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Is it possible to play a sound so briefly, during such a short period of time, that it isn't noticed by humans?

I have the idea to use sound for distance measurements. This is common with ultrasound, but I want to do it with common smartphones and thus in the ordinary audible frequences they are capable of generating and detecting. Ultrasound is prefered because it doesn't disturb people, so I wonder if audible frequences could be made inaudible by being brief.

If I make a phone generate a tone during only a millisecond once every five seconds, would it be perceived?

  • While, as Rory says, it's not possible on grounds of just keeping the test noise short, there are actually quite a lot of options you have that might get you there. For starters, you can basically use ultrasonic: the range from 18 kHz to 22 kHz is essentially inaudible for most people, yet is covered pretty well by decent mobile-phone speakers and microphones (albeit with significant phase distortion). Other options might be a good topic for, hm... maybe dsp.stackexchange.com, or perhaps arduino.stackexchange.com. – leftaroundabout Mar 7 '14 at 13:21
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The simple answer is no.

If you make air move, in the audio range of humans, and not too quiet, then there is no duration short enough that it can't be heard.

And a millisecond is a very long period of time for the human ear to react to a sound.

Your options are:

  • use ultrasound, as you mentioned
  • use very low volume (may or may not work for you)
  • accept that you may just have to disturb people
  • Sounds reasonable (no pun intended). We are very sensitive to sounds. Some other of my options are to use enjoyable sounds, target deaf people, wait until phones are so fast that they can use sounds on nanosecond level (because there has to be some limit!?) Or seriously, to look into what inaudible frequences the microphones and speakers of phones can work with. Frequences which only disturb kids who still have perfect hearing :-D – LocalFluff Mar 7 '14 at 10:40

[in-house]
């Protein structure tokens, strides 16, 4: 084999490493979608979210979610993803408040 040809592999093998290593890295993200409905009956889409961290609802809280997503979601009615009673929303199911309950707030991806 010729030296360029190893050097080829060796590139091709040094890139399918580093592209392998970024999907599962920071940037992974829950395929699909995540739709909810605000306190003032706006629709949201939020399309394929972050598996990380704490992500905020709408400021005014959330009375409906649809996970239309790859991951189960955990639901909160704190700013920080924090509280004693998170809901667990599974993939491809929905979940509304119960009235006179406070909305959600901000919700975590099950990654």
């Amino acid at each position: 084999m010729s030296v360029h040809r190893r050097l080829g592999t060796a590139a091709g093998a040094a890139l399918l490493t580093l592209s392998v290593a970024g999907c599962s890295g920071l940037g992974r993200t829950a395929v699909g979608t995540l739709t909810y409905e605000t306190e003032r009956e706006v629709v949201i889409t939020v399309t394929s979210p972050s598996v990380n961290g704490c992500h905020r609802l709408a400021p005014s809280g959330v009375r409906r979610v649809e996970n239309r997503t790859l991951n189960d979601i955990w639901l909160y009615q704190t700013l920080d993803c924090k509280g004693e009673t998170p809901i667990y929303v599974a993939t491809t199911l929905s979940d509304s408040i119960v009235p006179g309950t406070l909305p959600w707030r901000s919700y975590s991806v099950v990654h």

• nanoscale is still not going to make a difference - if the impulse isgoing to be usable by bouncing off a wall, it will be picked up by the human ear, unless it is ultrasonic – Rory Alsop Mar 7 '14 at 10:44
  • I should've explained that I would like to measure the distance between phones which send unique signal sounds to each other. Not bouncing sound waves with objects like a sonar, I think that would require sound to be directed in a way which ordinary phones cannot. The phones would in my idea register exactly when they send and receive the signals and the timing data would be coordinated through radio network communication a moment later. I might post more questions here about creating efficient sounds for that purpose (even accepting them to be auible), if I don't find an early showstopper. – LocalFluff Mar 7 '14 at 10:58
  • I should add that the reason I would use sound instead of radio is the slow speed of sound waves, relative to computational speeds, which allows for good precision in distance measurements with simple time-of-arrival methods. – LocalFluff Mar 7 '14 at 11:00

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